Horsey Word(s) of the Week: Ground Work

 

Cyrus ground work

Cyrus learning to go, turn and stop at liberty – between 1-2 years old, long before his first ride.

 

Ground Work

Noun

something that is done at an early stage and that makes later work or progress possible

____

Ground work can be art work in itself. 

For most of us, ground work is a path to getting to know our horses better, without riding. There are unlimited types of ground work, starting from simple lunging to work without the rider to the “high school” movements of the classical variety. 

I used significant ground work techniques when my horses were too young to ride. From just getting them used to being handled, to developing communication, to in-hand work to introduce them to the bit, to ground driving, to trailering practice, to “round penning”, to walking over tarps and de-spooking – I did it all. Then before their first ride, I used lunging to get the horses moving well without a rider in the first place. We worked on developing gaits, conditioning and voice cues before I ever leaned over my horses’ backs for the first time.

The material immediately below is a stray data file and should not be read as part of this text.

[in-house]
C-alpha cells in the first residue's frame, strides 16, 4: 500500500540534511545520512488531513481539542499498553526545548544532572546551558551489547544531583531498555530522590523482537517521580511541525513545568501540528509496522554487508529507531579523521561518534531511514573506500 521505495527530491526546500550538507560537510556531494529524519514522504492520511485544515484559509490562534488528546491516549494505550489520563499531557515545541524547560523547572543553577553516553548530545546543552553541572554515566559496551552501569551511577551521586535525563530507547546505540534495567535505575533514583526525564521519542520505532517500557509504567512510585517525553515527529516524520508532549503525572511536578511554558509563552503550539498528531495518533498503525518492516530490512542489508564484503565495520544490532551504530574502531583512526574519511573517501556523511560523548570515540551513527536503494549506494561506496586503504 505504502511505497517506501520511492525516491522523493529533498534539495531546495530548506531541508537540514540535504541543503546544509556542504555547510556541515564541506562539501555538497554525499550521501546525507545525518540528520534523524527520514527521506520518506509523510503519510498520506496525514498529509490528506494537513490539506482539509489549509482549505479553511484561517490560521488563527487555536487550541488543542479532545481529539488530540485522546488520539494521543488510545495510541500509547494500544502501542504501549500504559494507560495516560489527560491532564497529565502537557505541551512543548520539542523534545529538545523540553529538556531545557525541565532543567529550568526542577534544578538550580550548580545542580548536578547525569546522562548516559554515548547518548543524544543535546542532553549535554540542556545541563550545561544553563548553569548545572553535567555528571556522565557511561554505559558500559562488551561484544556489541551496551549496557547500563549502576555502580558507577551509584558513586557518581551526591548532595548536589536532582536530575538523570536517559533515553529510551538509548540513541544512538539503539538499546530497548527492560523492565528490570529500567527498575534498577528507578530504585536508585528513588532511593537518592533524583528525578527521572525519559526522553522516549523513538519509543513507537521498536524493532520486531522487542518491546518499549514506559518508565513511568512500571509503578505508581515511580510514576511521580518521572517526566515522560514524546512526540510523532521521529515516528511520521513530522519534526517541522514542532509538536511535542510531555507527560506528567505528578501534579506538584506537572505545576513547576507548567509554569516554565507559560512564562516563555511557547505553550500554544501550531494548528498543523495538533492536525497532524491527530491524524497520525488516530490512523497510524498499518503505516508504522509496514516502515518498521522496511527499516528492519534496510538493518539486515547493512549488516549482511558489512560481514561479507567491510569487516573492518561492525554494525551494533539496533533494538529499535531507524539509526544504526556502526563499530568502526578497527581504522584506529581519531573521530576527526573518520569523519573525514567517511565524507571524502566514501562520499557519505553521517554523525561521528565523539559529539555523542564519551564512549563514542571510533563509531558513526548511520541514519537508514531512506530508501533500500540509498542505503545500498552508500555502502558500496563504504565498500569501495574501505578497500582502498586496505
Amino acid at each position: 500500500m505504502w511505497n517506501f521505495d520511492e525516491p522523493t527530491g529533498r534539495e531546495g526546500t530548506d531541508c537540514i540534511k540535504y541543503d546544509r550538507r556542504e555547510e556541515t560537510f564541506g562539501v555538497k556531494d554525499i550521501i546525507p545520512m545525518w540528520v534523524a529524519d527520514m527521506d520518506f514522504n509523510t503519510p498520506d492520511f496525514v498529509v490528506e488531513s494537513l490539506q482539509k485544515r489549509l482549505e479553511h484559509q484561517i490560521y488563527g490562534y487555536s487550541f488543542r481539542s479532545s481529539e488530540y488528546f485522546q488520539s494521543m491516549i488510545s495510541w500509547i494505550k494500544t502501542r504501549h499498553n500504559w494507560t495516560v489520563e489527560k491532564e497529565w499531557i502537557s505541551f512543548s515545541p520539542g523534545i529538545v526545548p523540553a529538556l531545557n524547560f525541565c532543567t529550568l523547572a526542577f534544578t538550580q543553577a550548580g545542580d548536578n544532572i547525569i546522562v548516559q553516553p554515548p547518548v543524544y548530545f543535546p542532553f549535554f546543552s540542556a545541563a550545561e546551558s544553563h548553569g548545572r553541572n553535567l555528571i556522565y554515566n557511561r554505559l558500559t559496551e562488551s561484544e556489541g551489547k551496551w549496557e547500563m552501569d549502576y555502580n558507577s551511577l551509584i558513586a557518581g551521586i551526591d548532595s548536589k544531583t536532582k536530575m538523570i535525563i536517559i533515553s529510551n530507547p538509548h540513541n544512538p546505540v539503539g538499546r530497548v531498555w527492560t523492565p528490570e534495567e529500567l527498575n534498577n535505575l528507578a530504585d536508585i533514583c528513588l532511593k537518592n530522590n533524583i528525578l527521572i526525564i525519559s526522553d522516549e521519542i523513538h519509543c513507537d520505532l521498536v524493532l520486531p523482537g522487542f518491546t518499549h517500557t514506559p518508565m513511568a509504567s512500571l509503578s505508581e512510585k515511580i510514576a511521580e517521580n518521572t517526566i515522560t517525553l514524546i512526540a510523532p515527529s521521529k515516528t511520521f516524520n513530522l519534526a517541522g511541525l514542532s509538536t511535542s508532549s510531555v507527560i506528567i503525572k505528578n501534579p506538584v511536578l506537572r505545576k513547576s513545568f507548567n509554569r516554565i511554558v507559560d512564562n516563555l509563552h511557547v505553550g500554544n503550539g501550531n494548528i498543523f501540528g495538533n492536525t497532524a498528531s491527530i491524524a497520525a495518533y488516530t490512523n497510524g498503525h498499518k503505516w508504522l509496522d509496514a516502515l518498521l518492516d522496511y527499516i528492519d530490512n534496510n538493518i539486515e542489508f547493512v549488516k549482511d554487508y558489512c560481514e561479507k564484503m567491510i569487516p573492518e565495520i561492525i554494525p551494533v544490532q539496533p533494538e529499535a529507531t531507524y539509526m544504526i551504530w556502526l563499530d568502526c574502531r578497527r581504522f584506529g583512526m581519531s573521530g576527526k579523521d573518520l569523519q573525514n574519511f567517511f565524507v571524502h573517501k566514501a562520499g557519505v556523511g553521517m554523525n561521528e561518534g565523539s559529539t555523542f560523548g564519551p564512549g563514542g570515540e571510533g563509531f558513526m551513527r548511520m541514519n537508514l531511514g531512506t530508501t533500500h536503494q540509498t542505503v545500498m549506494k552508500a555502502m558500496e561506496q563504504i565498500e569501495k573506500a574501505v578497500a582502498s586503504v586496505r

But that’s not all I use ground work for. I’ve had people ask me to ride their horses for them even though they hadn’t ridden in months . Though I knew the horse had been ridden in the past, I used ground work to “meet” the horse and see what he knew and how he was going to respond.

I love ground work for the excited or nervous horse. I am always cognizant of my surroundings and try to maintain a high level of safety for both myself and the horse. So if there is a horse that seems out of sorts, I go right back to ground work to settle him while allowing him to move